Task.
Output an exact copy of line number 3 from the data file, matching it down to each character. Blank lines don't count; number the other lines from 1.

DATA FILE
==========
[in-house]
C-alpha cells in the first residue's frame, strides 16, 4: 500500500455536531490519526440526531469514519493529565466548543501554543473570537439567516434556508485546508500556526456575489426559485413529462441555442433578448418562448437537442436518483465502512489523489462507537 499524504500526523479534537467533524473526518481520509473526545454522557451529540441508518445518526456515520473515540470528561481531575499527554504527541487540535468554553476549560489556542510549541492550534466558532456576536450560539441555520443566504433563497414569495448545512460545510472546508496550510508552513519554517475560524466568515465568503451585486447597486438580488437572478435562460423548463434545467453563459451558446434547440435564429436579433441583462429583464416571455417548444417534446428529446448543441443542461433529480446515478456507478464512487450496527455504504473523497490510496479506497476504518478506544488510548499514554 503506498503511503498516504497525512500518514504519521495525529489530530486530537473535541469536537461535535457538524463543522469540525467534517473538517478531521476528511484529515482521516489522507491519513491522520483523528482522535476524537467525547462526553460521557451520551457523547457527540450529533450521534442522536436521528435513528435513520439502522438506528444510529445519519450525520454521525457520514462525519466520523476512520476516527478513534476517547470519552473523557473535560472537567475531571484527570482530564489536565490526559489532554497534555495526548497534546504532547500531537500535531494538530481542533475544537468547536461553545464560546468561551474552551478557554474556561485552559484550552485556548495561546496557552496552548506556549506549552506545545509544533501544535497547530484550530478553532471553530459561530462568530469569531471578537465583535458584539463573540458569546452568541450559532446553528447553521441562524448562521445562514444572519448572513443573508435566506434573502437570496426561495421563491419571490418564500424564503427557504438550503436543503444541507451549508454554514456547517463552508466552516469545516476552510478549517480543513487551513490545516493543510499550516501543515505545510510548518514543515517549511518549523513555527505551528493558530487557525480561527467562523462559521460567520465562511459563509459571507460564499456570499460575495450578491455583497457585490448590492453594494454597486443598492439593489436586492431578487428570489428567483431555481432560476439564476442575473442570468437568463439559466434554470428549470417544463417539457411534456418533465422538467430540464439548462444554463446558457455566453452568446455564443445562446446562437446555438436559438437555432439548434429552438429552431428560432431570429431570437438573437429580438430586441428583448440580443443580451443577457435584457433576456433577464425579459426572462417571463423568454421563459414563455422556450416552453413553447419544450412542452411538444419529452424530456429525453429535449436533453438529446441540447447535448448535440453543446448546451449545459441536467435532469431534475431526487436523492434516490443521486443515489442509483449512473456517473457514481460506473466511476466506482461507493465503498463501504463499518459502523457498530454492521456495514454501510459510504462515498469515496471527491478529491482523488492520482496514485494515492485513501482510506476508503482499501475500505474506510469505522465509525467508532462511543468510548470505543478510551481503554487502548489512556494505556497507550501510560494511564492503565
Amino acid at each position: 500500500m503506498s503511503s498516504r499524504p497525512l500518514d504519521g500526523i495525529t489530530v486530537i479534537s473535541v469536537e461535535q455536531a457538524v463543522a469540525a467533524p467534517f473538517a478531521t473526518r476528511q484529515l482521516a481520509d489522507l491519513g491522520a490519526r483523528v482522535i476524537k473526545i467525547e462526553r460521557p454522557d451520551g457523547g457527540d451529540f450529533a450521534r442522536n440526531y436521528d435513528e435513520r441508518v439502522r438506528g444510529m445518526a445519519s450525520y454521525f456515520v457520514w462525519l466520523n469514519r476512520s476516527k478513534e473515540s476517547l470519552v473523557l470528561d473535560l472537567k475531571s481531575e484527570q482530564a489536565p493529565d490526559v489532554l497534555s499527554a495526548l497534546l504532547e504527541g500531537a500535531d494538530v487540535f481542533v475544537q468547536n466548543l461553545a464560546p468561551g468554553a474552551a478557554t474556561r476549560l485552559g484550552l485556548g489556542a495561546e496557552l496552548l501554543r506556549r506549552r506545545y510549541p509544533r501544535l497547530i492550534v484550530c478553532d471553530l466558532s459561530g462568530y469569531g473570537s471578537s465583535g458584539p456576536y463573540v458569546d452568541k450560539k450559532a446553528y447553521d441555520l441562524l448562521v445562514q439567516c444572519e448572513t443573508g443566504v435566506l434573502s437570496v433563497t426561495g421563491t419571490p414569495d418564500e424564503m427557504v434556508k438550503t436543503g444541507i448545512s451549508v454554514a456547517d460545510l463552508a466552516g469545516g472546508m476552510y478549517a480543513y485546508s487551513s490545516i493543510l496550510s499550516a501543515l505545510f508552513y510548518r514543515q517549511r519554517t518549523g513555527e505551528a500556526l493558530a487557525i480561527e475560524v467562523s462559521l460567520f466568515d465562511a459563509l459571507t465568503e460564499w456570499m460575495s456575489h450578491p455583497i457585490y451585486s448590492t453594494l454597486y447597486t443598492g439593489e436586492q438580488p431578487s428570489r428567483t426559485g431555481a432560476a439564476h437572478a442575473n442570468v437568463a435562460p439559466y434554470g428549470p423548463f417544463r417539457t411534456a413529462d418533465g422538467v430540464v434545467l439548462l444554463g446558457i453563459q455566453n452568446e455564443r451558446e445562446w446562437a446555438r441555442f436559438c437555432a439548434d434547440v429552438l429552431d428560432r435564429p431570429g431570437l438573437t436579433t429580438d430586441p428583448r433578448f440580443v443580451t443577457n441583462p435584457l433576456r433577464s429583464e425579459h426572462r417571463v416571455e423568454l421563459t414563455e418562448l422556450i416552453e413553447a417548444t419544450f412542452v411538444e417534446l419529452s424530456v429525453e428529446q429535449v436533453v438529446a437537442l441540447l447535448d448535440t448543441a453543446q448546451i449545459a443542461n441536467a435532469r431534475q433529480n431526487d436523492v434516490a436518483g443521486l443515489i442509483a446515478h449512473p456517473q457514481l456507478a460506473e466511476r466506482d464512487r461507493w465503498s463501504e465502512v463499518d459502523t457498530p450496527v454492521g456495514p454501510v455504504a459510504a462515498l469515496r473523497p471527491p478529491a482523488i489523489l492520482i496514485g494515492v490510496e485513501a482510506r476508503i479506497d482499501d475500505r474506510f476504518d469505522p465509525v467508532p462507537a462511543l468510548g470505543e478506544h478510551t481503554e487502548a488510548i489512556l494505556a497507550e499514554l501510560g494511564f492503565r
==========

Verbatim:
Amino acid at each position: 500500500m503506498s503511503s498516504r499524504p497525512l500518514d504519521g500526523i495525529t489530530v486530537i479534537s473535541v469536537e461535535q455536531a457538524v463543522a469540525a467533524p467534517f473538517a478531521t473526518r476528511q484529515l482521516a481520509d489522507l491519513g491522520a490519526r483523528v482522535i476524537k473526545i467525547e462526553r460521557p454522557d451520551g457523547g457527540d451529540f450529533a450521534r442522536n440526531y436521528d435513528e435513520r441508518v439502522r438506528g444510529m445518526a445519519s450525520y454521525f456515520v457520514w462525519l466520523n469514519r476512520s476516527k478513534e473515540s476517547l470519552v473523557l470528561d473535560l472537567k475531571s481531575e484527570q482530564a489536565p493529565d490526559v489532554l497534555s499527554a495526548l497534546l504532547e504527541g500531537a500535531d494538530v487540535f481542533v475544537q468547536n466548543l461553545a464560546p468561551g468554553a474552551a478557554t474556561r476549560l485552559g484550552l485556548g489556542a495561546e496557552l496552548l501554543r506556549r506549552r506545545y510549541p509544533r501544535l497547530i492550534v484550530c478553532d471553530l466558532s459561530g462568530y469569531g473570537s471578537s465583535g458584539p456576536y463573540v458569546d452568541k450560539k450559532a446553528y447553521d441555520l441562524l448562521v445562514q439567516c444572519e448572513t443573508g443566504v435566506l434573502s437570496v433563497t426561495g421563491t419571490p414569495d418564500e424564503m427557504v434556508k438550503t436543503g444541507i448545512s451549508v454554514a456547517d460545510l463552508a466552516g469545516g472546508m476552510y478549517a480543513y485546508s487551513s490545516i493543510l496550510s499550516a501543515l505545510f508552513y510548518r514543515q517549511r519554517t518549523g513555527e505551528a500556526l493558530a487557525i480561527e475560524v467562523s462559521l460567520f466568515d465562511a459563509l459571507t465568503e460564499w456570499m460575495s456575489h450578491p455583497i457585490y451585486s448590492t453594494l454597486y447597486t443598492g439593489e436586492q438580488p431578487s428570489r428567483t426559485g431555481a432560476a439564476h437572478a442575473n442570468v437568463a435562460p439559466y434554470g428549470p423548463f417544463r417539457t411534456a413529462d418533465g422538467v430540464v434545467l439548462l444554463g446558457i453563459q455566453n452568446e455564443r451558446e445562446w446562437a446555438r441555442f436559438c437555432a439548434d434547440v429552438l429552431d428560432r435564429p431570429g431570437l438573437t436579433t429580438d430586441p428583448r433578448f440580443v443580451t443577457n441583462p435584457l433576456r433577464s429583464e425579459h426572462r417571463v416571455e423568454l421563459t414563455e418562448l422556450i416552453e413553447a417548444t419544450f412542452v411538444e417534446l419529452s424530456v429525453e428529446q429535449v436533453v438529446a437537442l441540447l447535448d448535440t448543441a453543446q448546451i449545459a443542461n441536467a435532469r431534475q433529480n431526487d436523492v434516490a436518483g443521486l443515489i442509483a446515478h449512473p456517473q457514481l456507478a460506473e466511476r466506482d464512487r461507493w465503498s463501504e465502512v463499518d459502523t457498530p450496527v454492521g456495514p454501510v455504504a459510504a462515498l469515496r473523497p471527491p478529491a482523488i489523489l492520482i496514485g494515492v490510496e485513501a482510506r476508503i479506497d482499501d475500505r474506510f476504518d469505522p465509525v467508532p462507537a462511543l468510548g470505543e478506544h478510551t481503554e487502548a488510548i489512556l494505556a497507550e499514554l501510560g494511564f492503565r